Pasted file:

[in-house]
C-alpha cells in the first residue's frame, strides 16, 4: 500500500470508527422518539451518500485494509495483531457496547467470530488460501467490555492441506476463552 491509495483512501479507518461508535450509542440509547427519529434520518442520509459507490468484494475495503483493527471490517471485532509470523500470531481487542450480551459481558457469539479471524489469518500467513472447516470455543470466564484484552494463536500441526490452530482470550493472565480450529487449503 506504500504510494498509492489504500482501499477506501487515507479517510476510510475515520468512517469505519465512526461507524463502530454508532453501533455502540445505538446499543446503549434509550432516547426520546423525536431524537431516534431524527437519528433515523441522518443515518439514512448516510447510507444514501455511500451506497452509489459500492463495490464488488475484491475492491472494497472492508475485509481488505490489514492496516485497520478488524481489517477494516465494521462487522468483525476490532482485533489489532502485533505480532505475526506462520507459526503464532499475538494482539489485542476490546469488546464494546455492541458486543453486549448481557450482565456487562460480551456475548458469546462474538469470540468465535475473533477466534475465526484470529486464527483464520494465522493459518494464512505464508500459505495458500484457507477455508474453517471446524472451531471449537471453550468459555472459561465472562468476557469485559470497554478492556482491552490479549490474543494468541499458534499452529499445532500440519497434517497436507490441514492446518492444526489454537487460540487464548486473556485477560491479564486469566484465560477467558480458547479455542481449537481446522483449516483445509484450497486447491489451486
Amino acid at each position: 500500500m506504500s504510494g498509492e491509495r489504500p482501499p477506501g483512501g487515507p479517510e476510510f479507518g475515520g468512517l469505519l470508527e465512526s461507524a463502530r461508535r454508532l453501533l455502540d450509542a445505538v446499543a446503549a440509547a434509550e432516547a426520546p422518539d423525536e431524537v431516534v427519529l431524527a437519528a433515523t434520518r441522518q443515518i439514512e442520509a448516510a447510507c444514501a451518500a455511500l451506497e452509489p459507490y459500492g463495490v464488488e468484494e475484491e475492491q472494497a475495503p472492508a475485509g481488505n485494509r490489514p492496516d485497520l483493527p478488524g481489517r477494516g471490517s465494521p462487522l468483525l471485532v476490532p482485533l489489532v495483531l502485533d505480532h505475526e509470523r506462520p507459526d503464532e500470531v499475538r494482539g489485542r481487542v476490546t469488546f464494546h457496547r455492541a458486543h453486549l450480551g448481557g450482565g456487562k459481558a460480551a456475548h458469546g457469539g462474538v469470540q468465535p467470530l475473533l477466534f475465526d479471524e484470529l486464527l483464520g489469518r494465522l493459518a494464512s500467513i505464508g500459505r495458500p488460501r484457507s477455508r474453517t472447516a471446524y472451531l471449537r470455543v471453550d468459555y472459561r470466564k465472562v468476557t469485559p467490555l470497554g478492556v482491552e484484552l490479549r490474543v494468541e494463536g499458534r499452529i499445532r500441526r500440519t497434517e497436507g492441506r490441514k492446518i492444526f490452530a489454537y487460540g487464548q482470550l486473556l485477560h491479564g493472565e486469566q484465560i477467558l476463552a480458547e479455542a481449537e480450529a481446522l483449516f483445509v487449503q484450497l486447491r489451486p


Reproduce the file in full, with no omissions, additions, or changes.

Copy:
[in-house]
C-alpha cells in the first residue's frame, strides 16, 4: 500500500470508527422518539451518500485494509495483531457496547467470530488460501467490555492441506476463552 491509495483512501479507518461508535450509542440509547427519529434520518442520509459507490468484494475495503483493527471490517471485532509470523500470531481487542450480551459481558457469539479471524489469518500467513472447516470455543470466564484484552494463536500441526490452530482470550493472565480450529487449503 506504500504510494498509492489504500482501499477506501487515507479517510476510510475515520468512517469505519465512526461507524463502530454508532453501533455502540445505538446499543446503549434509550432516547426520546423525536431524537431516534431524527437519528433515523441522518443515518439514512448516510447510507444514501455511500451506497452509489459500492463495490464488488475484491475492491472494497472492508475485509481488505490489514492496516485497520478488524481489517477494516465494521462487522468483525476490532482485533489489532502485533505480532505475526506462520507459526503464532499475538494482539489485542476490546469488546464494546455492541458486543453486549448481557450482565456487562460480551456475548458469546462474538469470540468465535475473533477466534475465526484470529486464527483464520494465522493459518494464512505464508500459505495458500484457507477455508474453517471446524472451531471449537471453550468459555472459561465472562468476557469485559470497554478492556482491552490479549490474543494468541499458534499452529499445532500440519497434517497436507490441514492446518492444526489454537487460540487464548486473556485477560491479564486469566484465560477467558480458547479455542481449537481446522483449516483445509484450497486447491489451486
Amino acid at each position: 500500500m506504500s504510494g498509492e491509495r489504500p482501499p477506501g483512501g487515507p479517510e476510510f479507518g475515520g468512517l469505519l470508527e465512526s461507524a463502530r461508535r454508532l453501533l455502540d450509542a445505538v446499543a446503549a440509547a434509550e432516547a426520546p422518539d423525536e431524537v431516534v427519529l431524527a437519528a433515523t434520518r441522518q443515518i439514512e442520509a448516510a447510507c444514501a451518500a455511500l451506497e452509489p459507490y459500492g463495490v464488488e468484494e475484491e475492491q472494497a475495503p472492508a475485509g481488505n485494509r490489514p492496516d485497520l483493527p478488524g481489517r477494516g471490517s465494521p462487522l468483525l471485532v476490532p482485533l489489532v495483531l502485533d505480532h505475526e509470523r506462520p507459526d503464532e500470531v499475538r494482539g489485542r481487542v476490546t469488546f464494546h457496547r455492541a458486543h453486549l450480551g448481557g450482565g456487562k459481558a460480551a456475548h458469546g457469539g462474538v469470540q468465535p467470530l475473533l477466534f475465526d479471524e484470529l486464527l483464520g489469518r494465522l493459518a494464512s500467513i505464508g500459505r495458500p488460501r484457507s477455508r474453517t472447516a471446524y472451531l471449537r470455543v471453550d468459555y472459561r470466564k465472562v468476557t469485559p467490555l470497554g478492556v482491552e484484552l490479549r490474543v494468541e494463536g499458534r499452529i499445532r500441526r500440519t497434517e497436507g492441506r490441514k492446518i492444526f490452530a489454537y487460540g487464548q482470550l486473556l485477560h491479564g493472565e486469566q484465560i477467558l476463552a480458547e479455542a481449537e480450529a481446522l483449516f483445509v487449503q484450497l486447491r489451486p